To the editor: It’s gratifying to read about the anticipated elevation of Father Junipero Serra to sainthood by Pope Francis. Hopefully, this will put to rest decades of debate over Serra’s establishment of Christian communities throughout California. (“Decision to canonize Father Junipero Serra draws divided reaction,” Jan. 16)
As Thomas P. Rausch, a professor of theology at Loyola Marymount University, aptly stated, “It’s a debate that evaluates an 18th century Catholic missionary by 21st century standards.”
Given the historical record of Serra’s accomplishments as well as his advocacy on behalf of native people, let us be open to all aspects of the historical record. As Oscar Wilde wrote, “The truth is rarely pure and never simple.”
Tom Kaminski, Pasadena
To the editor: Having lived at three California missions during the 1960s as a Franciscan seminarian, I have second thoughts about Serra’s canonization. When we gave tours of the missions, we told visitors how the natives benefited from being “Christianized and civilized.”
In reality, the missions were slave encampments where the Indians practiced forced labor, had to renounce their own cultures and religious practices, and died from white men’s diseases.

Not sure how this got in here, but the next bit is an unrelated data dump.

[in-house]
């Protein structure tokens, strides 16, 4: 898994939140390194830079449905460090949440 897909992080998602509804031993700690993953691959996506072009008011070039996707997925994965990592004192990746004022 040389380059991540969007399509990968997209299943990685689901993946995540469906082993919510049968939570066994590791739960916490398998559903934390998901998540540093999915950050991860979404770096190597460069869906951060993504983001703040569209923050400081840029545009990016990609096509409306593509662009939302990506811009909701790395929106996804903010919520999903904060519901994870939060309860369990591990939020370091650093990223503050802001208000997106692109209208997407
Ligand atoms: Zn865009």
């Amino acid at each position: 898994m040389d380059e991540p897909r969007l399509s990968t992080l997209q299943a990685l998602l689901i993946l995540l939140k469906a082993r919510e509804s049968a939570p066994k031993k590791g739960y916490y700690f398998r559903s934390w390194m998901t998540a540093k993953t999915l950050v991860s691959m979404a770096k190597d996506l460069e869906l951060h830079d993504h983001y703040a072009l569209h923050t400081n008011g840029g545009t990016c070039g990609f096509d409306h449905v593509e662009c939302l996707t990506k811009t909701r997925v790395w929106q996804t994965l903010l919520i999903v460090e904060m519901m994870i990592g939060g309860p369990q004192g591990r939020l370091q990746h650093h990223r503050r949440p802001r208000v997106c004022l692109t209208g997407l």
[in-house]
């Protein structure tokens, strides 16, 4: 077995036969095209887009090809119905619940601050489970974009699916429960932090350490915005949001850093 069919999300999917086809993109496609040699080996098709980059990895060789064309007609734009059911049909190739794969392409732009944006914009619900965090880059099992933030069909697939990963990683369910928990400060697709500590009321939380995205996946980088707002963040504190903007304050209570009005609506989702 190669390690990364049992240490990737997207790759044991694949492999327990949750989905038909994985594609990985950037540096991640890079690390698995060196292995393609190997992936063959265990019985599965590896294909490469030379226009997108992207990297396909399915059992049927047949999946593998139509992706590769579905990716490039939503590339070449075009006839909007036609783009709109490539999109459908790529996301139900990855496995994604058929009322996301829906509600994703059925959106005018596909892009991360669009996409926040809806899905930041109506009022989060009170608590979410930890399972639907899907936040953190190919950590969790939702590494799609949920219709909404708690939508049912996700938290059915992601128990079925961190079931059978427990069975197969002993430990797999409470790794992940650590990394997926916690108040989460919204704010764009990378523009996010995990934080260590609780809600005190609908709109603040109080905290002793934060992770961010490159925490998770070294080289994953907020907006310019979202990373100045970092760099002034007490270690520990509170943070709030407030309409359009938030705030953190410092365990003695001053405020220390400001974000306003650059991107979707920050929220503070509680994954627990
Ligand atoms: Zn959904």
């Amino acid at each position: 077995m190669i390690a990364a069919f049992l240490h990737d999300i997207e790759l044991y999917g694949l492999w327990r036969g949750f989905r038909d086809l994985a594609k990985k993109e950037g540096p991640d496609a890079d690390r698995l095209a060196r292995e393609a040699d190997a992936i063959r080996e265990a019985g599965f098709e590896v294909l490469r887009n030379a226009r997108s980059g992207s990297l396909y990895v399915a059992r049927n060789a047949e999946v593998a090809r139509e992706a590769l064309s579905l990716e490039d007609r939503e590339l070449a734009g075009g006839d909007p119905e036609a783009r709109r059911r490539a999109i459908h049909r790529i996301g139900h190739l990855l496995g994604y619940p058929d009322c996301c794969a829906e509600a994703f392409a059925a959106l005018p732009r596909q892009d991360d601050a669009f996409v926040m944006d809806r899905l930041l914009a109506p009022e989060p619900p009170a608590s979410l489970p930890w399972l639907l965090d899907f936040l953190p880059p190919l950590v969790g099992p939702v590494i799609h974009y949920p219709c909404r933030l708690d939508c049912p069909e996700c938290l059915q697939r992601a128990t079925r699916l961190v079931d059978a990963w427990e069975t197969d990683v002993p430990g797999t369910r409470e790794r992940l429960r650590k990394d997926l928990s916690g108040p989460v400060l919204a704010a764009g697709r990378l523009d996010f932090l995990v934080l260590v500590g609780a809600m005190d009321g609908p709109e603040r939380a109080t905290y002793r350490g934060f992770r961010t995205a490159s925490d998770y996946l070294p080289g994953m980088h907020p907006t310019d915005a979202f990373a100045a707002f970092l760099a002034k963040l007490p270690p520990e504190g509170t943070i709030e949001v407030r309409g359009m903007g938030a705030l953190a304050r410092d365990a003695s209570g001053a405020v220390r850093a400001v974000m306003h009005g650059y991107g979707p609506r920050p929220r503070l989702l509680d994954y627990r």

While it is true, as the Rev. John Vaughn says, that everyone has faults, it was not Serra’s shortcomings, but the whole project that was deeply flawed. Although Serra may have had good intentions, he was no saint.
Mark R. Day, Vista, Calif.
To the editor: Before passing judgment on Serra’s canonization, I suggest that you read “Junipero Serra: California’s Founding Father” by historian Steven W. Hackel.
Put yourself in the mind set of the Catholic religion in the 1700s. Serra was brought up in that religious dogma, was very well educated and held many senior positions in the church hierarchy before sailing to the New World and forsaking the soft life he had.
The book reveals not only his thoughts, but how many times he butted heads with the government and the military of Alta California as well as the Catholic Church for the better treatment of the indigenous people.
We should not condone the way he treated some of the natives, but we have socially progressed since the 18th century. We have become more enlightened in dealings with other races and religions.
Robert Dettloff, Huntington Beach
To the editor: The article left out an important piece of information.
Pope John Paul II proposed beatifying Serra in 1987 to coincide with his visit to the United States. The beatification was delayed largely due to vehement opposition from California tribes.
Should the current pontiff extend his upcoming U.S. visit to California, it is doubtful he’ll be cheered by local Native Americans this time or by anyone else with knowledge of the physical and mental abuse to which missionary Indians, under Serra’s watch, were subjected.
Vincent Brook, Los Angeles
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